Zolpidem (Ambien)

A non-benzodiazipine hypnotic.

Intermittent use favored because of long term use is associated with risk of tolerance, and withdrawal.

May be associated with increase in an number of malignancies (Kao CH et al).

Associated with morning impairment, even after 7-8 hours of sleep.

Associated with a greater than three fold increased hazard of death.

The most commonly prescribed hypnotic agent in the US.

Significantly increases the risk of falls among hospitalized patients.

Fall rate is approximately 3 per hundred patients (Kolla BP et al).

Patients with depression may develop suicidal tendencies.

Tolerance independence have caused some patients to become addicted.

Zolpidem is associated with gait unsteadiness, increased traffic accidents, increased falls in community-based and skilled nursing facilities, increased falls in hospitalized patients, amnestied sleep related eating, sleep driving, amnestic sleep related sexual activities and other complex related behaviors.

Utilization of this drug occasionally, frequently, and long-term is associated with increased risks of head injuries or fractures associated with hospitalization.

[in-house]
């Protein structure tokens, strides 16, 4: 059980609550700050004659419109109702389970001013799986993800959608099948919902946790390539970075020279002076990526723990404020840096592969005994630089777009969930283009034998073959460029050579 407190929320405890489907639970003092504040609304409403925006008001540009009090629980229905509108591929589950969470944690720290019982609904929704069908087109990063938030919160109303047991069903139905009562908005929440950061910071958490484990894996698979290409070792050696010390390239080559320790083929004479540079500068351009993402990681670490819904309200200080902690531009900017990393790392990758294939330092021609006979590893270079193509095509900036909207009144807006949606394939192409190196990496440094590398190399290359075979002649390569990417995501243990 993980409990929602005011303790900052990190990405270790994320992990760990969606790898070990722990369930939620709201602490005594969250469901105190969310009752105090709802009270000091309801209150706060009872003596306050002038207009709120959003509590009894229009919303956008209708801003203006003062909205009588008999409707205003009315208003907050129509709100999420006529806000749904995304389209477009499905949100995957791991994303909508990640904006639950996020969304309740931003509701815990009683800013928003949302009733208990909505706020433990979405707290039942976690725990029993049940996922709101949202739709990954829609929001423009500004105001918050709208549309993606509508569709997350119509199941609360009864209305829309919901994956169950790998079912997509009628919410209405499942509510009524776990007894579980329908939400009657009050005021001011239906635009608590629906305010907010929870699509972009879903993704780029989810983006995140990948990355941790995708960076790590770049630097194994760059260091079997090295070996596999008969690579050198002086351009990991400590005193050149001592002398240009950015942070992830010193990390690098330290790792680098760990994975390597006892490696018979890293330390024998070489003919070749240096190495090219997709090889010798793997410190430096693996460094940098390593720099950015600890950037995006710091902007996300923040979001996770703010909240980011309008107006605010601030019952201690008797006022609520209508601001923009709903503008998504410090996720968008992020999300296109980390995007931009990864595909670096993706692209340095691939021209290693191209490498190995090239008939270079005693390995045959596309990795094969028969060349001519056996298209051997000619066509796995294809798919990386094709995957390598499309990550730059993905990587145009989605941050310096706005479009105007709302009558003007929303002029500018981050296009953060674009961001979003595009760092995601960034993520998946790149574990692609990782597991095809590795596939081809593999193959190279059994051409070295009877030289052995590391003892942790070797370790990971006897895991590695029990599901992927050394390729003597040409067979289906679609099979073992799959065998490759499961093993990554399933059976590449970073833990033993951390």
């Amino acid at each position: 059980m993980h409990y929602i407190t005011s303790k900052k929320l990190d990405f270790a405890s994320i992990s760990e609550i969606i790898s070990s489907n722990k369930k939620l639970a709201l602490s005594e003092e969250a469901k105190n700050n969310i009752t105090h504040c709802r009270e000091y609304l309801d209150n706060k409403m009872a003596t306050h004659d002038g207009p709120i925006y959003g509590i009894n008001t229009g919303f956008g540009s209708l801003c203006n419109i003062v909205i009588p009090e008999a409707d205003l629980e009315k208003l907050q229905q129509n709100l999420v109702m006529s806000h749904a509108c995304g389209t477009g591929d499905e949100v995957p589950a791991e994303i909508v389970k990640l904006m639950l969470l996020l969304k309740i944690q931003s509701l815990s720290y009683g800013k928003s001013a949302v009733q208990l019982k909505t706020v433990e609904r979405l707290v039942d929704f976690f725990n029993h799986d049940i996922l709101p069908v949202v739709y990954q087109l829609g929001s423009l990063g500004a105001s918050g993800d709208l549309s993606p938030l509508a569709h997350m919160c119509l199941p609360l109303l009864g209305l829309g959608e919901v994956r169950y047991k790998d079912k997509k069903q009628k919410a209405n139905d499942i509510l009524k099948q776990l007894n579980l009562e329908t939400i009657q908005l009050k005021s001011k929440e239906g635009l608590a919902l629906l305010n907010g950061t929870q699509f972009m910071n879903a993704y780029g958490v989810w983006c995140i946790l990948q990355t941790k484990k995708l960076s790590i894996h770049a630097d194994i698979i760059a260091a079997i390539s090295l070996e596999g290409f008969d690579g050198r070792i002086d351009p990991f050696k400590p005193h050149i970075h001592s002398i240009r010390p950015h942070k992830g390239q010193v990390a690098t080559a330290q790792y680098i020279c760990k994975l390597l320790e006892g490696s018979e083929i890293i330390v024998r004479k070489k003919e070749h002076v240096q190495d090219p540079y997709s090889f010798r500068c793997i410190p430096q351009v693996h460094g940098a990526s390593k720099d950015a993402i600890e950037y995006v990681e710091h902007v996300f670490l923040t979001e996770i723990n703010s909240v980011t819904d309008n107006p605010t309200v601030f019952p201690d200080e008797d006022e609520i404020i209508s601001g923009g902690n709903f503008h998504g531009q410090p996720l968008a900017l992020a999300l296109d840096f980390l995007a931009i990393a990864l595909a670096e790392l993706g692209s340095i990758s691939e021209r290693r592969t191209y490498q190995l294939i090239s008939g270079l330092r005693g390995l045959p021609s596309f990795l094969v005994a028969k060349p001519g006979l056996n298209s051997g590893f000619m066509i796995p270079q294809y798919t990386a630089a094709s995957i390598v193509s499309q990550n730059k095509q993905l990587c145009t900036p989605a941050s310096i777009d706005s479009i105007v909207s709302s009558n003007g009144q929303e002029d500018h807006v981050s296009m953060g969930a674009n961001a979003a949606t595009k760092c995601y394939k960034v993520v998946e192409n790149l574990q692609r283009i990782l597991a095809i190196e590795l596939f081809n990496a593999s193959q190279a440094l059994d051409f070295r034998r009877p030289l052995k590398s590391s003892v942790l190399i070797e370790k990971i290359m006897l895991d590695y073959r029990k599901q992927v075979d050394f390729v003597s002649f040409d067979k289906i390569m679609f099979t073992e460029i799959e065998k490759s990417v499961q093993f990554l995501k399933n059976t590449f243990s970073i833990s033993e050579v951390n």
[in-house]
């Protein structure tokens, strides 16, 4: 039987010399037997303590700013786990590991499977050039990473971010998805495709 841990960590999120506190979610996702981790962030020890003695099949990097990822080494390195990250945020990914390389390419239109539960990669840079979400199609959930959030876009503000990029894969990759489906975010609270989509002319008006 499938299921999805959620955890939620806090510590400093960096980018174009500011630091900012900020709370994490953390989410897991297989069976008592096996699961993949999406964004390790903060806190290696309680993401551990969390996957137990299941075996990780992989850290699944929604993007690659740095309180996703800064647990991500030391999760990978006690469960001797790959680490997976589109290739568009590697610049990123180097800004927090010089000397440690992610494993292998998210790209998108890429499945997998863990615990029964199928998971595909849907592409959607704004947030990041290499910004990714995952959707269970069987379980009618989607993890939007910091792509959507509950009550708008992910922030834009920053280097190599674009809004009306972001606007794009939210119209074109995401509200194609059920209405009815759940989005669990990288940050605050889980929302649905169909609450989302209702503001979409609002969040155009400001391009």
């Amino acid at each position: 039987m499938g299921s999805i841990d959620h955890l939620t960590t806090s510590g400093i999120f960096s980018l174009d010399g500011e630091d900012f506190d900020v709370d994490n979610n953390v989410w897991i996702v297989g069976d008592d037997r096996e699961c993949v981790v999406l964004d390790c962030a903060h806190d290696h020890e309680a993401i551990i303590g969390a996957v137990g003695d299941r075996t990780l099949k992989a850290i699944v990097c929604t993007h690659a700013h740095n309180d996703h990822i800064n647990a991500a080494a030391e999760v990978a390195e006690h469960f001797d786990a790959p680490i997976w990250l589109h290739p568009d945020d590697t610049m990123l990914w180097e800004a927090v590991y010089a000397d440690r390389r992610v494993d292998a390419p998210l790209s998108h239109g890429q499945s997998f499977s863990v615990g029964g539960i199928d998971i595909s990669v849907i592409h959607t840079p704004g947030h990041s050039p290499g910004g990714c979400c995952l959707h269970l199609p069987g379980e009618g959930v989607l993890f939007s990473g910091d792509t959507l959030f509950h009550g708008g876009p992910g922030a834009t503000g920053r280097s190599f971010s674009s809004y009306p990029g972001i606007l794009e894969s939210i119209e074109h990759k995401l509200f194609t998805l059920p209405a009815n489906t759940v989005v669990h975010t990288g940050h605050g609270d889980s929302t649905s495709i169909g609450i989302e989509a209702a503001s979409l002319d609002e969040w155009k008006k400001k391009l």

The risk of serious injury among users of this drug is approximate 60% greater than that of controls for both young and older patients.

The hazard ratio for falls increases in a dose dependent fashion.

For the elderly or patients who have hepatic impairment 5 mg nocturnal dose is the recommended one.

Ambien CR at 12.5 mg dose id used for patients who have insomnia characterized by difficulty falling asleep, difficulty staying asleep, or both.

Intermezzo Is a sublingual low-dose tablet for difficulty falling back to sleep after middle of the night awakening.

Intermezzo doses are 3.5 mg for men and 1.75 mg for women.

Women clear zolpidem more slowly the men.

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